In this issue of JAMA Ophthalmology, Gracitelli et al1 raise more questions than answers, a few of which this Editorial will highlight. To summarize, the authors examined the longitudinal differences in perimetric testing in ancestry groups and determined that patients of African ancestry showed greater variability in visual field testing than individuals of European ancestry. As the authors noted, this finding and its underlying mathematical modeling suggests that delayed detection of progression of visual impairment may occur in patients of African descent. This delay may contribute to greater visual impairment in these patients compared with members of other ethnicities. Although one may draw a direct line between the differences noted between these groups and the conclusions of the authors, missing details beneath the surface raise questions that should be considered before settling on those conclusions.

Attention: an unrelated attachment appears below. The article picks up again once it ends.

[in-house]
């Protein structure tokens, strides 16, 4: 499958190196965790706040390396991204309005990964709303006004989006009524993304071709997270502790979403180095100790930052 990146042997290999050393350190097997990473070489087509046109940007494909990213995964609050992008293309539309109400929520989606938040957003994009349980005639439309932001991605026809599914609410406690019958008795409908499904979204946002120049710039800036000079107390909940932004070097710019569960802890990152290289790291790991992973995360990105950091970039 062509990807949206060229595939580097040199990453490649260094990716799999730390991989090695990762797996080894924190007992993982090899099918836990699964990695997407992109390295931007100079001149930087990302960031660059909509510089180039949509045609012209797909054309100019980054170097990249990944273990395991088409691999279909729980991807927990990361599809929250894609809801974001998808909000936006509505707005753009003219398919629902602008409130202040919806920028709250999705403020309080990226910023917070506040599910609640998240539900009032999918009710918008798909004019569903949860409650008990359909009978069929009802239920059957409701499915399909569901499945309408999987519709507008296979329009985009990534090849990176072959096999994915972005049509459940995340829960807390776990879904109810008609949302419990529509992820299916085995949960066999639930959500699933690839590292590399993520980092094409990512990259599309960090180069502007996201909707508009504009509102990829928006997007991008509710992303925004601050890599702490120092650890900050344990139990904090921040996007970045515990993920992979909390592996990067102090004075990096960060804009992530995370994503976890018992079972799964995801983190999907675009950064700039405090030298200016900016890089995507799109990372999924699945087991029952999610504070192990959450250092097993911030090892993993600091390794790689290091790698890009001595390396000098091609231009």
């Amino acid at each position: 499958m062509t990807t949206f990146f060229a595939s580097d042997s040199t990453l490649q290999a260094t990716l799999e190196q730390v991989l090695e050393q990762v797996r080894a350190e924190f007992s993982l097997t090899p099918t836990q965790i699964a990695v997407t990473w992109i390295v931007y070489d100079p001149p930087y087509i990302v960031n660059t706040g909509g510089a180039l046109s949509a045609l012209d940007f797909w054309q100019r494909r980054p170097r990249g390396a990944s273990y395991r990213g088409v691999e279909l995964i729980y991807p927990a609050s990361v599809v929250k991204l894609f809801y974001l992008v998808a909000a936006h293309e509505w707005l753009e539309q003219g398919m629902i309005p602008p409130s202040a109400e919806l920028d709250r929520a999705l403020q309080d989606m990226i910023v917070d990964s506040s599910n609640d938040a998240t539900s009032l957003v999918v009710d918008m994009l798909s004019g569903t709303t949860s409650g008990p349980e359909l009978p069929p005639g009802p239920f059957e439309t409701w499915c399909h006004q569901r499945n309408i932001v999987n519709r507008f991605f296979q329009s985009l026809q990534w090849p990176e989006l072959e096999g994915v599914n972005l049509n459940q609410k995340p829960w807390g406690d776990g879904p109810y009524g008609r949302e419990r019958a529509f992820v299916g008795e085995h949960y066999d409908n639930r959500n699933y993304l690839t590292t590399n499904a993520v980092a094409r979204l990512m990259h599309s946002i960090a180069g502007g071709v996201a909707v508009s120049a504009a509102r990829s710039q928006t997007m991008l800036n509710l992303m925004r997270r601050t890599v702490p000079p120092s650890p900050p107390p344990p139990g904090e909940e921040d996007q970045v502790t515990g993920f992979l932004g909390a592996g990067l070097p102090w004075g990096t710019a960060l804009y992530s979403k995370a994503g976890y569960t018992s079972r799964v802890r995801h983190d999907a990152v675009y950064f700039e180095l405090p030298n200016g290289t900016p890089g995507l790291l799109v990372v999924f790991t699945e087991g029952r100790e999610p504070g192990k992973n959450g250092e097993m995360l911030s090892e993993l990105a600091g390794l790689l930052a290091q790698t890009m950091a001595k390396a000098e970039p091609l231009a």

Higginbotham EJ. Visual Field Progression Is More Complicated Than Meets the Eye. JAMA Ophthalmol. 2018;136(4):335–336. doi:10.1001/jamaophthalmol.2017.6852
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